State suing Barrington Mobil station that leaked gas
Illinois Attorney General Lisa Madigan is suing the owner and operator of a downtown Barrington gas station accused of leaking gasoline into surrounding soil, groundwater and village sewers last month.
The suit, filed against Shri Balaji Inc., owner of the Mobil station at 504 E. Main St., stems from a leak discovered Jan. 25 after nearby residents complained of gasoline odors in their homes.
"This action will ensure that the gasoline contamination is investigated and remediated because our first concern is the health and well-being of the community," Madigan said in a statement released Thursday.
Madigan's lawsuit also seeks a penalty of $50,000 for each violation and $10,000 for each day of violation. The suit follows a statement last month by the Illinois Environmental Protection Agency, which said Shri Balaji Inc. will be on the hook for the costs of cleaning the spill and all future remediation.
A preliminary injunction issued by a Lake County judge as part of the court filing requires Shri Balaji Inc. to determine the cause of the leak and to evaluate the extent of the contamination in the soil and groundwater. The defendant also is required to conduct regular sampling and monitoring, and to report results to the IEPA and the Office of the State Fire Marshal.
The president of Shri Balaji Inc. did not respond to an email seeking comment.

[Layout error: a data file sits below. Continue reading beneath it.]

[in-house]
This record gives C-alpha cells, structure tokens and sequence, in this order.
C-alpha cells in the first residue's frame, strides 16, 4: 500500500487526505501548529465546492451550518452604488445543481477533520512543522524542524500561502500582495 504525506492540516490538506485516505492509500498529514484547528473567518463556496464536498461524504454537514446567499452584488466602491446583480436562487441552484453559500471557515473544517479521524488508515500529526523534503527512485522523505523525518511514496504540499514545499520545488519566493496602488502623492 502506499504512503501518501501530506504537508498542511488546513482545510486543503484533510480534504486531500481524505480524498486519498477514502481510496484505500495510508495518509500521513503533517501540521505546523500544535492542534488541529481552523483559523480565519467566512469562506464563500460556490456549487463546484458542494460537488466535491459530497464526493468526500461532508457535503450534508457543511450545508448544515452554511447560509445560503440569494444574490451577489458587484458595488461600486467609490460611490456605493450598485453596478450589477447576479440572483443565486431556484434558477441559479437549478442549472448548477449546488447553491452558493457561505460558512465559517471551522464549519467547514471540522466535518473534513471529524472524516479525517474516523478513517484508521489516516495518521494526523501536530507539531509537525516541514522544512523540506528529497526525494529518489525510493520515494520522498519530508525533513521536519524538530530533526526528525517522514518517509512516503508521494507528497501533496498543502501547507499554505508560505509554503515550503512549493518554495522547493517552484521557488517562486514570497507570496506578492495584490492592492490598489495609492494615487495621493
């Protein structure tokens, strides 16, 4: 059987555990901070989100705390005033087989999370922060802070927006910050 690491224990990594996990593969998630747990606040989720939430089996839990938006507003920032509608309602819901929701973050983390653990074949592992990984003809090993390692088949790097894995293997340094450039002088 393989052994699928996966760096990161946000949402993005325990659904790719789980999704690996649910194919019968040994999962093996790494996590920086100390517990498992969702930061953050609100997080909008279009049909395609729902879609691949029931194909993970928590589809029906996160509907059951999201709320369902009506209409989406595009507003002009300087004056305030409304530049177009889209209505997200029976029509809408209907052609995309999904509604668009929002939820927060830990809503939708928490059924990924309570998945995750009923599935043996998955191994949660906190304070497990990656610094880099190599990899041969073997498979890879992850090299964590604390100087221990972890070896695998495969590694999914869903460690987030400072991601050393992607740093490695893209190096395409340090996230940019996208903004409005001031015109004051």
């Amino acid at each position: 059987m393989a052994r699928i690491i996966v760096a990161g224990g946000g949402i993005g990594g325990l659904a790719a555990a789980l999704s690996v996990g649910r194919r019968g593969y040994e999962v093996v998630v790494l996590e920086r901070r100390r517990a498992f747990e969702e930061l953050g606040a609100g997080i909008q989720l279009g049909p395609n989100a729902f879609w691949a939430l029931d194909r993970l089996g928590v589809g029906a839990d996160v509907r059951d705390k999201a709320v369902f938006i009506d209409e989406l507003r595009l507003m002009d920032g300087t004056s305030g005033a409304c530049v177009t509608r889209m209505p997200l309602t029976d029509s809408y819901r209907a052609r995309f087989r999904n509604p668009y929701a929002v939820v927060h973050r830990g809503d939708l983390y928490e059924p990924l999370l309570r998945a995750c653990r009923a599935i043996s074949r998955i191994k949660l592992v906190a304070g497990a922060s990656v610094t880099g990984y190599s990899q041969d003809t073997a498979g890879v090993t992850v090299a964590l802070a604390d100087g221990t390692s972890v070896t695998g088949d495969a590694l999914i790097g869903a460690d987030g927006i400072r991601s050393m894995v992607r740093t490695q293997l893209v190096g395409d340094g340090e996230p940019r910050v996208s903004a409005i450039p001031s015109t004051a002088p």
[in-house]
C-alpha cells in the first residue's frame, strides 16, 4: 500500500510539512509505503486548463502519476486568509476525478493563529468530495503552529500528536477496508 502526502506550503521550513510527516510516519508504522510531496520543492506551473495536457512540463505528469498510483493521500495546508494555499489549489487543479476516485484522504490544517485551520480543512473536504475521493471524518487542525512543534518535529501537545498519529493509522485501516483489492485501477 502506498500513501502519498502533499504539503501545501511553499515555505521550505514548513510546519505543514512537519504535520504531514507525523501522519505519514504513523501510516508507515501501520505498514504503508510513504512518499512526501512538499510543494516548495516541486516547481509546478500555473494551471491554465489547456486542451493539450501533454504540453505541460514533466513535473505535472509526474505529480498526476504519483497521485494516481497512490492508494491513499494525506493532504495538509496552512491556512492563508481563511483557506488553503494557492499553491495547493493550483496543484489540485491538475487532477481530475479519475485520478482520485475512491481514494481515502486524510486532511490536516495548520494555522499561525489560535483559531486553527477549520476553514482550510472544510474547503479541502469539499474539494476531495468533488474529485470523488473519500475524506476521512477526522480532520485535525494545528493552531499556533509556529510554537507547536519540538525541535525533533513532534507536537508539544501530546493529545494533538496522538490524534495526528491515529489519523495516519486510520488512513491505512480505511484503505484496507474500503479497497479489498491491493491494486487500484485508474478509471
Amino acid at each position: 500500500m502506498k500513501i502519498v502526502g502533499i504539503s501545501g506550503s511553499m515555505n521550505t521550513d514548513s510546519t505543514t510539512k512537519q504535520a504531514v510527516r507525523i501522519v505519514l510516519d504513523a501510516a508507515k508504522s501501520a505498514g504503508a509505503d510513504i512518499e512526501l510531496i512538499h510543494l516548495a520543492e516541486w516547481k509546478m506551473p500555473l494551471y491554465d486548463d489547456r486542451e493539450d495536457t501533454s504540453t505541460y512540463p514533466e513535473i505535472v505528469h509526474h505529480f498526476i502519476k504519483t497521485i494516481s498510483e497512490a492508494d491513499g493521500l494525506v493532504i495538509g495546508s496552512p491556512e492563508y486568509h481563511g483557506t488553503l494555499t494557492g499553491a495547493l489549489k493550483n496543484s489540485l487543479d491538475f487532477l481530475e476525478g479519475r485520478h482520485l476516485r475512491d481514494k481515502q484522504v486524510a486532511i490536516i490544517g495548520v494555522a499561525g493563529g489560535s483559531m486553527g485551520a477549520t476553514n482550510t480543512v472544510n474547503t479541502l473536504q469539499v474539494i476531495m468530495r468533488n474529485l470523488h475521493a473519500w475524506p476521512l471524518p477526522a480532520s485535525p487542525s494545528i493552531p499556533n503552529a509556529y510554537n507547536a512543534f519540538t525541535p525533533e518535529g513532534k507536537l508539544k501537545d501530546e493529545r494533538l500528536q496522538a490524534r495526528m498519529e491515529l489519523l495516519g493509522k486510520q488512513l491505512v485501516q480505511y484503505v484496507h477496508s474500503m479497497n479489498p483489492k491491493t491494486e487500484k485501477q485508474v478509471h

According to officials, the leak started on the station's leak detection system as many as five to six weeks before its discovery. Although it is not yet known how much gasoline leaked, Greg Summers, director of development services for Barrington, said cleanup crews vacuumed about 12,500 gallons of a fuel and groundwater mixture in the first two days after it was discovered.
Officials say the leak did not threaten the village's water supply.
Summers said the gasoline likely left solid particulates and thick oil behind. Within the last week, workers from Tricore, a Naperville-based environmental contractor paid by the gas station, began removing gasoline vapors from the ground by sucking up underground air with a vacuum pump, filtering the air, and releasing it into the atmosphere, Summers said. He said the crew's equipment will be running continuously until no more vapor is detected, which could take weeks.
The case is scheduled to return to court April 14 for a status conference.